Last Wednesday, I had the privilege of attending an International Credential Recognition town hall meeting, hosted by BC Premier David Eby and Minister of State for Workforce Development, Honourable Andrew Mercier. This was the event I had previously mentioned in last week's Aspectives newsletter. It was heartening to see a significant turnout of ASPECT members and association colleagues at the event.
Amidst a wealth of valuable information, thought-provoking questions, and compelling testimonials from internationally credentialed speakers, I'd like to share three noteworthy highlights:
- In the coming month, we can expect new legislation aimed at dismantling unnecessary obstacles that hinder newcomers from pursuing their chosen professions. The government has recognized this as a matter of social justice and is working diligently to address these issues. They have initiated collaboration with both provincial and national credentialing bodies to expedite this effort, focusing on filling high-demand job positions.
- A new Secretariat role is in the works to oversee the credentialing process, ensuring that internationally trained individuals have a say in the process by contributing to certification boards. Although I'm hazy on all the finer details, it appears to be a promising development.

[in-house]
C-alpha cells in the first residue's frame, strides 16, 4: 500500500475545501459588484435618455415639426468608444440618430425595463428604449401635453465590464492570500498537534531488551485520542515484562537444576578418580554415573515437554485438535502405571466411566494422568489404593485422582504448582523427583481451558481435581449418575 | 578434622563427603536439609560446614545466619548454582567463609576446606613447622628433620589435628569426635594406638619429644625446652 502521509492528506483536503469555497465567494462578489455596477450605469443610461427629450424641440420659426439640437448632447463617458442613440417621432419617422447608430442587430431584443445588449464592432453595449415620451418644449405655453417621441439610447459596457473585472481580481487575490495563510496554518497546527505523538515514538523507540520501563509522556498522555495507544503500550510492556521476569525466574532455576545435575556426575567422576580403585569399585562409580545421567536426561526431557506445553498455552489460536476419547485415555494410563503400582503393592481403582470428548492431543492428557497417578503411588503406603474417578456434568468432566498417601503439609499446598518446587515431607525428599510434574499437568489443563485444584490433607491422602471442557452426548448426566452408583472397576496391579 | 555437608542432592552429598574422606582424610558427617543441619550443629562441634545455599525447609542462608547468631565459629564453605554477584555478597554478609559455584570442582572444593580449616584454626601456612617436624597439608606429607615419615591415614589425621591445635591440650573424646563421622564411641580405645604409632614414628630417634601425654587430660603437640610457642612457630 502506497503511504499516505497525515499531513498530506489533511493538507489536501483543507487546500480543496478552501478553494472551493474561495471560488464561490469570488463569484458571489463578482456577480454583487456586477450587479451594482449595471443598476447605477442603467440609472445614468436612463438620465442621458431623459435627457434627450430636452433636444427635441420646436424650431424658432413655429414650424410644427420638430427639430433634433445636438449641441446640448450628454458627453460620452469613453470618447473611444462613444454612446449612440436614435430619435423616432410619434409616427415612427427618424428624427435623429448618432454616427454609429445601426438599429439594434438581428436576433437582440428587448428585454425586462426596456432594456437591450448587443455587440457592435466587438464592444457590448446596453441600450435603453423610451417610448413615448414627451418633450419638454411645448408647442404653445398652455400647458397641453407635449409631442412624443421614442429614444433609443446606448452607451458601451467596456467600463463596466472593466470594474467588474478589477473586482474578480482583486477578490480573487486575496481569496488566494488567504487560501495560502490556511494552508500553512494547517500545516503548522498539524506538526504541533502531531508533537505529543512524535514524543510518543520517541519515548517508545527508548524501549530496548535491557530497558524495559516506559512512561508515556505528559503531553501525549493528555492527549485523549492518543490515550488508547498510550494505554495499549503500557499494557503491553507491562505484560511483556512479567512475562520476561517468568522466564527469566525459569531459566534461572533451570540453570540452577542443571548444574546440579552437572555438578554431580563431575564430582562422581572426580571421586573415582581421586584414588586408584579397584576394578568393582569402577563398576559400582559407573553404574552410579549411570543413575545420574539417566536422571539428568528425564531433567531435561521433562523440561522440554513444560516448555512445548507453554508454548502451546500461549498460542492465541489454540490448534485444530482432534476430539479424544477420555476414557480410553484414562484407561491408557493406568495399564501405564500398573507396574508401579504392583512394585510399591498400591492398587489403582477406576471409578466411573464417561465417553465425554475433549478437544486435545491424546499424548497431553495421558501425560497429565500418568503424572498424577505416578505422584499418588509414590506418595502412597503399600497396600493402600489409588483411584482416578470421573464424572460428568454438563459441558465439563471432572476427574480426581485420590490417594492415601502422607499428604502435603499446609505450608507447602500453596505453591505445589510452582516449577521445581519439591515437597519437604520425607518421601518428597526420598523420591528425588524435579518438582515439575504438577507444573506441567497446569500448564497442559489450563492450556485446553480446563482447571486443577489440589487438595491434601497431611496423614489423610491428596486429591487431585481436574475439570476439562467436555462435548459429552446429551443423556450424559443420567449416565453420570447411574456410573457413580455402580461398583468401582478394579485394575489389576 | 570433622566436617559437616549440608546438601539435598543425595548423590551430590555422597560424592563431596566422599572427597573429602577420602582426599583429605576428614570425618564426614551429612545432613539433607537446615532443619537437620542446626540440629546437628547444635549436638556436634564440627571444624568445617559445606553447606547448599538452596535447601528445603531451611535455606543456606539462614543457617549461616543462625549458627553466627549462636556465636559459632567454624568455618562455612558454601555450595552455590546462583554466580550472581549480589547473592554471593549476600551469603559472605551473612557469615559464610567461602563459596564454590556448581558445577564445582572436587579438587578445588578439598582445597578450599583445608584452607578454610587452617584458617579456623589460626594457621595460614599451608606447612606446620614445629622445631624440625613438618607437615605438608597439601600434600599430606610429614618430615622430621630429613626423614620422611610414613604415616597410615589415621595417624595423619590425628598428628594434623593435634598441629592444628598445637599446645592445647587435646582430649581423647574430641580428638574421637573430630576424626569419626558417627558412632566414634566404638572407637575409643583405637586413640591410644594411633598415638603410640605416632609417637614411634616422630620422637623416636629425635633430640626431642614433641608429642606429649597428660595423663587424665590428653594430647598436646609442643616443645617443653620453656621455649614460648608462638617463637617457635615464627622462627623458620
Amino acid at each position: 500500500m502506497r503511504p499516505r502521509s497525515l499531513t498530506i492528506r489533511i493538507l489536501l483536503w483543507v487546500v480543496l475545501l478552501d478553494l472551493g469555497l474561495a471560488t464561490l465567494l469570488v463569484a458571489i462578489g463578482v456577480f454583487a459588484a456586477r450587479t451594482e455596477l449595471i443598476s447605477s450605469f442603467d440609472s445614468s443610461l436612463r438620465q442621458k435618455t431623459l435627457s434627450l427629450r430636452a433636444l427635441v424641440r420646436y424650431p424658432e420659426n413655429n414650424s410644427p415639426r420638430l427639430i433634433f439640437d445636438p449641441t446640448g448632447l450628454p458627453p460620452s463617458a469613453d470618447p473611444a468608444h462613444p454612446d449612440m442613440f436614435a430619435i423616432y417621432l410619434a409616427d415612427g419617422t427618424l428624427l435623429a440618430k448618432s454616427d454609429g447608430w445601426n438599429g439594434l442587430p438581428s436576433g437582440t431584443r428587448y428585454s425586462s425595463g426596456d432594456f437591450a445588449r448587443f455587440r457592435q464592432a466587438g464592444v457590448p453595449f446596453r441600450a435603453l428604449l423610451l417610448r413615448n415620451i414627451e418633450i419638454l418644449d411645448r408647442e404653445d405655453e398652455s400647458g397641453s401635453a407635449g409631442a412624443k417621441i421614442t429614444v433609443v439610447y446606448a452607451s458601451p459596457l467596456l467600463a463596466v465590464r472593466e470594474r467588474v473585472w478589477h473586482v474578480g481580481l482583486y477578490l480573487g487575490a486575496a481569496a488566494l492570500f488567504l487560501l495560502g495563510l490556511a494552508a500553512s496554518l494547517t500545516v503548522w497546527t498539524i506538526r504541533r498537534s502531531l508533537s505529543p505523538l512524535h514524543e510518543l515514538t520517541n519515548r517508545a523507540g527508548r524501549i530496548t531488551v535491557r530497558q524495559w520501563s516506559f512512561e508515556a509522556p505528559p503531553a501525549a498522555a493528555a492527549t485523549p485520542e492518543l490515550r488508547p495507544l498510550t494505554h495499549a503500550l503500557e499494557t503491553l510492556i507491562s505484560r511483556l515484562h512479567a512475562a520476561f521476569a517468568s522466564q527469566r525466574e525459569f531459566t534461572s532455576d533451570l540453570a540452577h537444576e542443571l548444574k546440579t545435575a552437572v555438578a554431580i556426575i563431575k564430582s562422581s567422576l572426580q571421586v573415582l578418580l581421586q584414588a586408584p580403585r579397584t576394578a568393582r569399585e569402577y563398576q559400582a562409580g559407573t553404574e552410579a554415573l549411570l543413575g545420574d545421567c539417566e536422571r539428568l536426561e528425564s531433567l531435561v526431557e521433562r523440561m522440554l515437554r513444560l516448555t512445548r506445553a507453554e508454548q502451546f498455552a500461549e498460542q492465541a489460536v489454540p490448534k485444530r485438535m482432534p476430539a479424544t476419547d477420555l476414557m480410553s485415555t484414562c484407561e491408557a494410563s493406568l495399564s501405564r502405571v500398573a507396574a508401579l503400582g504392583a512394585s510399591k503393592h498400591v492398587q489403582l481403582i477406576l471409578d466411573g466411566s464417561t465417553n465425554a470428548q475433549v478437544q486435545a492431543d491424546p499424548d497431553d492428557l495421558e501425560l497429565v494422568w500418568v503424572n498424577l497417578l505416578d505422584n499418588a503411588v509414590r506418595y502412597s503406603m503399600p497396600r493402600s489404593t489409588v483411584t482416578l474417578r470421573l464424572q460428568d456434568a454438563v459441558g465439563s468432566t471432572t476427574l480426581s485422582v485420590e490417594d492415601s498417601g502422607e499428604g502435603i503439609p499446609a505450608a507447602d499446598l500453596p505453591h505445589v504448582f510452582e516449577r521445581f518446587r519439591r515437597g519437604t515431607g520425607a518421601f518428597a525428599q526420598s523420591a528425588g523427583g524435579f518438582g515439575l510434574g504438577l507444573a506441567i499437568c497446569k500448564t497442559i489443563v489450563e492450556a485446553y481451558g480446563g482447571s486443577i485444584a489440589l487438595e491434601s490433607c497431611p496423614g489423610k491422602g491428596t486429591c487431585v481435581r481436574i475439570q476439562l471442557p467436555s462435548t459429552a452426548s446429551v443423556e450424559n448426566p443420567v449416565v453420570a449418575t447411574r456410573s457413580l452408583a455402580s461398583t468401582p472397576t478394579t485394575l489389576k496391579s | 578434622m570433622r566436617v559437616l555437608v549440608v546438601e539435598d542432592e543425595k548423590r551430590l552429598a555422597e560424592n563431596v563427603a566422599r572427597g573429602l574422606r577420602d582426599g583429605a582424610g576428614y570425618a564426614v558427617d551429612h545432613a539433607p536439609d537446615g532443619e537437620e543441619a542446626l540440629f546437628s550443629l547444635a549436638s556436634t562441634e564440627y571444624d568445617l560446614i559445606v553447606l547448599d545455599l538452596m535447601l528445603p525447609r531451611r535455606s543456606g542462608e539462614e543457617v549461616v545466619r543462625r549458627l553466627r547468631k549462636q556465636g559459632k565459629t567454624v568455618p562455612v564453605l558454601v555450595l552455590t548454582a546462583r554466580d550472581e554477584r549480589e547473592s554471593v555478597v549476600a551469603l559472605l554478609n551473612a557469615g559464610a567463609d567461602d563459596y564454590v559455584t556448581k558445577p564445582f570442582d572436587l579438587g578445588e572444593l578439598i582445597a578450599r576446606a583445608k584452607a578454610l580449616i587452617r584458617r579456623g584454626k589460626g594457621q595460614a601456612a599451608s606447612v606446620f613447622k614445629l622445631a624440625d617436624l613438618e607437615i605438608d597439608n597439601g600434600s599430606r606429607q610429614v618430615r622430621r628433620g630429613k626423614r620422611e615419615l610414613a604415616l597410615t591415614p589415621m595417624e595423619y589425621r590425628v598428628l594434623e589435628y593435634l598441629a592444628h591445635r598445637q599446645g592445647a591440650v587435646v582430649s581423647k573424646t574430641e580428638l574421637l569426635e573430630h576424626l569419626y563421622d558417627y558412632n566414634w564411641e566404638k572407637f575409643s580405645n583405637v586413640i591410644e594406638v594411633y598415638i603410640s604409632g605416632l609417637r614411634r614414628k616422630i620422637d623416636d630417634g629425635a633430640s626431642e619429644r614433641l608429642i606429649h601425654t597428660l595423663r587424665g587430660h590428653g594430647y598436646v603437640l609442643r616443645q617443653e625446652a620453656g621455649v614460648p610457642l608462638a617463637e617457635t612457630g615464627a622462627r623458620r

- Minister Mercier reiterated the importance of the ASPECT International Credential Recognition Fund no less than five times during the town hall meeting (yes, I counted). He championed community-based service providers as ideal for this critical work.
The meeting featured poignant stories from attendees, shedding light on the challenges they face. For instance, a dentist from her home country, now employed as a dental assistant, humorously remarked that once her credentials are recognized, she'll be paying dentist provincial taxes instead of dental assistant provincial taxes.
The meeting also delved into issues of access, racism, re-credentialing costs, and the prolonged wait experienced by newcomers and their families for their BC credentials. These concerns are evidently on the government's agenda.
In case you missed its release over the summer, here is a link to the government report that has informed the coming legislation: Ministry of Post-Secondary Education and Future Skills What We Heard: Public Engagement on International Credential Recognition.
Finally, I had a chance to chat with Premier Eby and told him about ASPECT’s invitation to him to speak at the ASPECT conference. His response that it is “doable” is all I remember from that part of the conversation. I really would like him to meet you and see first-hand the passion and expertise of the people in the room and the sector. Fingers crossed!